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      Exploration of natural product ingredients as inhibitors of human HMG-CoA reductase through structure-based virtual screening

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          Abstract

          Cholesterol plays an important role in living cells. However, a very high level of cholesterol may lead to atherosclerosis. HMG-CoA (3-hydroxy-3-methylglutaryl coenzyme A) reductase is the key enzyme in the cholesterol biosynthesis pathway, and the statin-like drugs are inhibitors of human HMG-CoA reductase (hHMGR). The present study aimed to virtually screen for potential hHMGR inhibitors from natural product to discover hypolipidemic drug candidates with fewer side effects and lesser toxicities. We used the 3D structure 1HWK from the PDB (Protein Data Bank) database of hHMGR as the target to screen for the strongly bound compounds from the traditional Chinese medicine database. Many interesting molecules including polyphenolic compounds, polisubstituted heterocyclics, and linear lipophilic alcohols were identified and their ADMET (absorption, disrtibution, metabolism, excretion, toxicity) properties were predicted. Finally, four compounds were obtained for the in vitro validation experiments. The results indicated that curcumin and salvianolic acid C can effectively inhibit hHMGR, with IC 50 (half maximal inhibitory concentration) values of 4.3 µM and 8 µM, respectively. The present study also demonstrated the feasibility of discovering new drug candidates through structure-based virtual screening.

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          Most cited references 31

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          Multiple biological activities of curcumin: a short review.

          Turmeric (Curcuma longa rhizomes), commonly used as a spice is well documented for its medicinal properties in Indian and Chinese systems of medicine. It has been widely used for the treatment of several diseases. Epidemiological observations, though inconclusive, are suggestive that turmeric consumption may reduce the risk of some form of cancers and render other protective biological effects in humans. These biological effects of turmeric have been attributed to its constituent curcumin that has been widely studied for its anti-inflammatory, anti-angiogenic, anti-oxidant, wound healing and anti-cancer effects. As a result of extensive epidemiological, clinical, and animal studies several molecular mechanisms are emerging that elucidate multiple biological effects of curcumin. This review summarizes the most interesting in vitro and in vivo studies on the biological effects of curcumin.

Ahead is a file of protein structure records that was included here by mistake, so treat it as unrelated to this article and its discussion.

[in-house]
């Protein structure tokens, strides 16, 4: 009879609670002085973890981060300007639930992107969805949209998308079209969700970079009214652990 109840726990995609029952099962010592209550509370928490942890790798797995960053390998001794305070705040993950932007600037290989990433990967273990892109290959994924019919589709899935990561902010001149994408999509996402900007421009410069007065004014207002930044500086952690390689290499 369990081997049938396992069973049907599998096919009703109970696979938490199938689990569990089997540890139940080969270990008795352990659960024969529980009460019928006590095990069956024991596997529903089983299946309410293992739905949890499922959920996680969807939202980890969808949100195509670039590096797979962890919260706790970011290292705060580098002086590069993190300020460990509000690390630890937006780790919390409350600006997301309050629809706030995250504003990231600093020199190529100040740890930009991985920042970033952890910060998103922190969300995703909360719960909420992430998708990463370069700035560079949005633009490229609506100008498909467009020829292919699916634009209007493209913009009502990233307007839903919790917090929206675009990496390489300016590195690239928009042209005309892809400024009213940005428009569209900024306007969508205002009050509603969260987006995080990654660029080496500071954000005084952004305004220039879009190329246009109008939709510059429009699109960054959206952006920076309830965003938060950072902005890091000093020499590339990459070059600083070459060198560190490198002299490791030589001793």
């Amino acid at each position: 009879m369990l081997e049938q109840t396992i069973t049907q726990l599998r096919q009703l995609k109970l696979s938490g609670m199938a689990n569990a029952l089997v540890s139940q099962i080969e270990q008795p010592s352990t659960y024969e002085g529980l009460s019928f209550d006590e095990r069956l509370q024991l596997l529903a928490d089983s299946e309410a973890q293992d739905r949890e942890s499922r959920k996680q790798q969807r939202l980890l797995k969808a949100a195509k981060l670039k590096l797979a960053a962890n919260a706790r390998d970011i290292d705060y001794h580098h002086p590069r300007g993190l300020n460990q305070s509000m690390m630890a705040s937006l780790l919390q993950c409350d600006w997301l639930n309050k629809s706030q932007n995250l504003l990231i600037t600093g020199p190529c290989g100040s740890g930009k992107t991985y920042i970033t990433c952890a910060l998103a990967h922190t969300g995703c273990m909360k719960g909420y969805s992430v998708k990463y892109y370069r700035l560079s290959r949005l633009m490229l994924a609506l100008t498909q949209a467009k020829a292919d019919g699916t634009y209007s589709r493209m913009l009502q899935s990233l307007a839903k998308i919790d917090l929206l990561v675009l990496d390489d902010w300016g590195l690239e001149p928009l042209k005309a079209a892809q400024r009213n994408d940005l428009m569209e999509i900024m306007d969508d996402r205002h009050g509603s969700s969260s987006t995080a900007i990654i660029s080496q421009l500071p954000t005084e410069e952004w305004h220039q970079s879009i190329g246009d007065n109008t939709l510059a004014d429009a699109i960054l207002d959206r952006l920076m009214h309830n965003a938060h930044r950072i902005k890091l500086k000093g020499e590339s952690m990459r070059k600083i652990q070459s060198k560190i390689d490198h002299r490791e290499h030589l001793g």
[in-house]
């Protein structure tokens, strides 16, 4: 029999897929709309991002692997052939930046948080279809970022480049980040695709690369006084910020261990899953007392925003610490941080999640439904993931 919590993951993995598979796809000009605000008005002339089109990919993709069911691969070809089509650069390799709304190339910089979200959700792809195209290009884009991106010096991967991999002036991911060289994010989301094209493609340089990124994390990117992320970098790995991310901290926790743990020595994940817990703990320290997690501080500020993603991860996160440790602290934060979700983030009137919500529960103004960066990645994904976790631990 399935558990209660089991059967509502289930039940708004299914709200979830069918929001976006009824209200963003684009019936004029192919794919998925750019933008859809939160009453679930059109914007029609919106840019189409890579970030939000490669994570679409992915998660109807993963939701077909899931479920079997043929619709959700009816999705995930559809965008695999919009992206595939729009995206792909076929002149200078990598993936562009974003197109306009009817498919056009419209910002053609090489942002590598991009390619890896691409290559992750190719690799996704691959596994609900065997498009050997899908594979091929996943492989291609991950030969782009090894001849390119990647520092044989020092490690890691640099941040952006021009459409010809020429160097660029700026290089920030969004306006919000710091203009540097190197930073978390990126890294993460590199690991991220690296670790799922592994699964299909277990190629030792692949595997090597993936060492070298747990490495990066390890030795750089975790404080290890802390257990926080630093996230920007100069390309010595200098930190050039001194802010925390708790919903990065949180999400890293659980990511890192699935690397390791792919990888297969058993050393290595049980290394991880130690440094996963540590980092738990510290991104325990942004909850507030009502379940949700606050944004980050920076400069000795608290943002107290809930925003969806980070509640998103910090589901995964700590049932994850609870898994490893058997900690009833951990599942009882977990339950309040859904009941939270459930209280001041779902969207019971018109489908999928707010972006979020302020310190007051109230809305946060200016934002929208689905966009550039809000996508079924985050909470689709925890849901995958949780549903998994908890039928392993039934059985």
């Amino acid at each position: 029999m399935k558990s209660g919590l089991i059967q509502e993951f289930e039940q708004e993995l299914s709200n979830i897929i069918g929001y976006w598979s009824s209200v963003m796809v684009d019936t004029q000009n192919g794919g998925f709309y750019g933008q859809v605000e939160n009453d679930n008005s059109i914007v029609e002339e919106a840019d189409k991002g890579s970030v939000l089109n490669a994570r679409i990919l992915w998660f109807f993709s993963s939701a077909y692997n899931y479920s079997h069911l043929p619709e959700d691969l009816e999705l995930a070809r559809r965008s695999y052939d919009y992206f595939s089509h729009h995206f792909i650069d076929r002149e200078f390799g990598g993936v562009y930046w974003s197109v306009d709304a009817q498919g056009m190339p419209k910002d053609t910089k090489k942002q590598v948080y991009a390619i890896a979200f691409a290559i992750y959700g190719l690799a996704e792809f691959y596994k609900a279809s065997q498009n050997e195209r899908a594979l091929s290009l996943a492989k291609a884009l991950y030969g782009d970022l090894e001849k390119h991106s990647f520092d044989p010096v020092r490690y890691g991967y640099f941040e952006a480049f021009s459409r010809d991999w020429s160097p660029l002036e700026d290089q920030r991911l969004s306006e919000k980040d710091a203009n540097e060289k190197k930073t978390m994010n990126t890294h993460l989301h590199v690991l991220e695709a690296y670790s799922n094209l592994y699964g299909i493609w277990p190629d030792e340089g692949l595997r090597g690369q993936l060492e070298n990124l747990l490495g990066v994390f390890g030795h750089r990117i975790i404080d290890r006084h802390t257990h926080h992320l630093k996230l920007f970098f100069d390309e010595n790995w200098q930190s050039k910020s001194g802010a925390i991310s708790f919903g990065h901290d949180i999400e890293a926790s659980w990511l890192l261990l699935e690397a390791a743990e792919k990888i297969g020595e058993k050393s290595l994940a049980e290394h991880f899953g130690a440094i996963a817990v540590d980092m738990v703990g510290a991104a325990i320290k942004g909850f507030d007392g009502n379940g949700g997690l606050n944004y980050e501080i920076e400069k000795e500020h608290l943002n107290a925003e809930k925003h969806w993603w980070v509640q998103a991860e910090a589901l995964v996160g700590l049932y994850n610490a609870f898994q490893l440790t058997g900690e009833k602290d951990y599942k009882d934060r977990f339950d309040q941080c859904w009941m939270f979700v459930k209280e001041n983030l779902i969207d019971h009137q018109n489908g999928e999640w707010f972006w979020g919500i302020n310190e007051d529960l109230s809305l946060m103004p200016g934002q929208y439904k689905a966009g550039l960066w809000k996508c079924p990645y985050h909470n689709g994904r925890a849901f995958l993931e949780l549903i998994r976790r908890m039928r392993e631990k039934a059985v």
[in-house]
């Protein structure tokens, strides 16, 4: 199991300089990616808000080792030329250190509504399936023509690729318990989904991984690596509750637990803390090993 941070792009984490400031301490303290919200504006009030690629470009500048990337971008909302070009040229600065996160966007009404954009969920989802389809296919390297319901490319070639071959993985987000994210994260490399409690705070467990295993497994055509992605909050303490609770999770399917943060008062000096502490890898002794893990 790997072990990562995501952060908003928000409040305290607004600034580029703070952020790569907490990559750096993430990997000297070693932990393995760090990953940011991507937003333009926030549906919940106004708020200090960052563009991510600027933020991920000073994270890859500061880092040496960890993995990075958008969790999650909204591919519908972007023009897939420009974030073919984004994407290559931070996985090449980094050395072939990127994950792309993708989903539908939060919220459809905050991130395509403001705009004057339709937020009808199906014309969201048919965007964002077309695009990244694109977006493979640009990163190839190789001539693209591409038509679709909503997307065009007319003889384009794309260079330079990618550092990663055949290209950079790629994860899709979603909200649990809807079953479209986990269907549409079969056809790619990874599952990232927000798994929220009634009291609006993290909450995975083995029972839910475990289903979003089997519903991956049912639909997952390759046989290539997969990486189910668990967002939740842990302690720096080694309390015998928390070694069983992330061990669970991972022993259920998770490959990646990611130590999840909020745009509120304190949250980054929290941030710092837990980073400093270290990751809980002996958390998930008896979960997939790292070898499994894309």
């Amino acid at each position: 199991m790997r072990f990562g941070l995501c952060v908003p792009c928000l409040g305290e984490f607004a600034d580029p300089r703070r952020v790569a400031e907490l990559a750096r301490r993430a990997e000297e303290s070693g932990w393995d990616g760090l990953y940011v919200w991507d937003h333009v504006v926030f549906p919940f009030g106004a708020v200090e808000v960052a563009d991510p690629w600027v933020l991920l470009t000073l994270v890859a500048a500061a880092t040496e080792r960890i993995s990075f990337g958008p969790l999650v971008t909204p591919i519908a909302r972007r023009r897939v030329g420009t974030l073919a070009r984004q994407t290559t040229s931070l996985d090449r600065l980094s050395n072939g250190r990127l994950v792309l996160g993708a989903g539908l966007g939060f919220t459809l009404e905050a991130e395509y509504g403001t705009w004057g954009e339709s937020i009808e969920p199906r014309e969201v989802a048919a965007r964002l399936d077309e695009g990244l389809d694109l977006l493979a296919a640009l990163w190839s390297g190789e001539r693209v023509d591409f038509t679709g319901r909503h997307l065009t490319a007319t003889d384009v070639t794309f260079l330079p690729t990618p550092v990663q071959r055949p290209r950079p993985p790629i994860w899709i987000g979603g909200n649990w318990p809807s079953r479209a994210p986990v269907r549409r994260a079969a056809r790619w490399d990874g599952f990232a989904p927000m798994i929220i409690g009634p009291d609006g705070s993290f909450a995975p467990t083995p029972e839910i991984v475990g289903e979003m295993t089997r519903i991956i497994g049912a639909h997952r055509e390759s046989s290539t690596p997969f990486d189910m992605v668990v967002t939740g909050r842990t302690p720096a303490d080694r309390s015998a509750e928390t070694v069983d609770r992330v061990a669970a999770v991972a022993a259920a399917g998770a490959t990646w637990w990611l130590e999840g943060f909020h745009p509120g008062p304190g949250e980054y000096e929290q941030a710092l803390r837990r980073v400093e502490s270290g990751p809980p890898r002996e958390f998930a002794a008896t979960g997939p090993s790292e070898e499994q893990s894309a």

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            Virtual screening of chemical libraries.

            Virtual screening uses computer-based methods to discover new ligands on the basis of biological structures. Although widely heralded in the 1970s and 1980s, the technique has since struggled to meet its initial promise, and drug discovery remains dominated by empirical screening. Recent successes in predicting new ligands and their receptor-bound structures, and better rates of ligand discovery compared to empirical screening, have re-ignited interest in virtual screening, which is now widely used in drug discovery, albeit on a more limited scale than empirical screening.
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              Structural mechanism for statin inhibition of HMG-CoA reductase.

              HMG-CoA (3-hydroxy-3-methylglutaryl-coenzyme A) reductase (HMGR) catalyzes the committed step in cholesterol biosynthesis. Statins are HMGR inhibitors with inhibition constant values in the nanomolar range that effectively lower serum cholesterol levels and are widely prescribed in the treatment of hypercholesterolemia. We have determined structures of the catalytic portion of human HMGR complexed with six different statins. The statins occupy a portion of the binding site of HMG-CoA, thus blocking access of this substrate to the active site. Near the carboxyl terminus of HMGR, several catalytically relevant residues are disordered in the enzyme-statin complexes. If these residues were not flexible, they would sterically hinder statin binding.
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                Author and article information

                Journal
                Drug Des Devel Ther
                Drug Des Devel Ther
                Drug Design, Development and Therapy
                Drug Design, Development and Therapy
                Dove Medical Press
                1177-8881
                2015
                26 June 2015
                : 9
                : 3313-3324
                Affiliations
                [1 ]Department of Life Science and Institute of Biotechnology, National Dong Hwa University, Hualien, Taiwan, Republic of China
                [2 ]Development Center of Biotechnology, Taipei, Taiwan, Republic of China
                Author notes
                Correspondence: David Shiuan, Department of life science and institute of Biotechnology, National Dong Hwa University, Hualien, Taiwan 974, Republic of China, Email shiuan@ 123456mail.ndhu.edu.tw
                Article
                dddt-9-3313
                10.2147/DDDT.S84641
                4492635
                © 2015 Lin et al. This work is published by Dove Medical Press Limited, and licensed under Creative Commons Attribution – Non Commercial (unported, v3.0) License

                The full terms of the License are available at http://creativecommons.org/licenses/by-nc/3.0/. Non-commercial uses of the work are permitted without any further permission from Dove Medical Press Limited, provided the work is properly attributed.

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                Original Research

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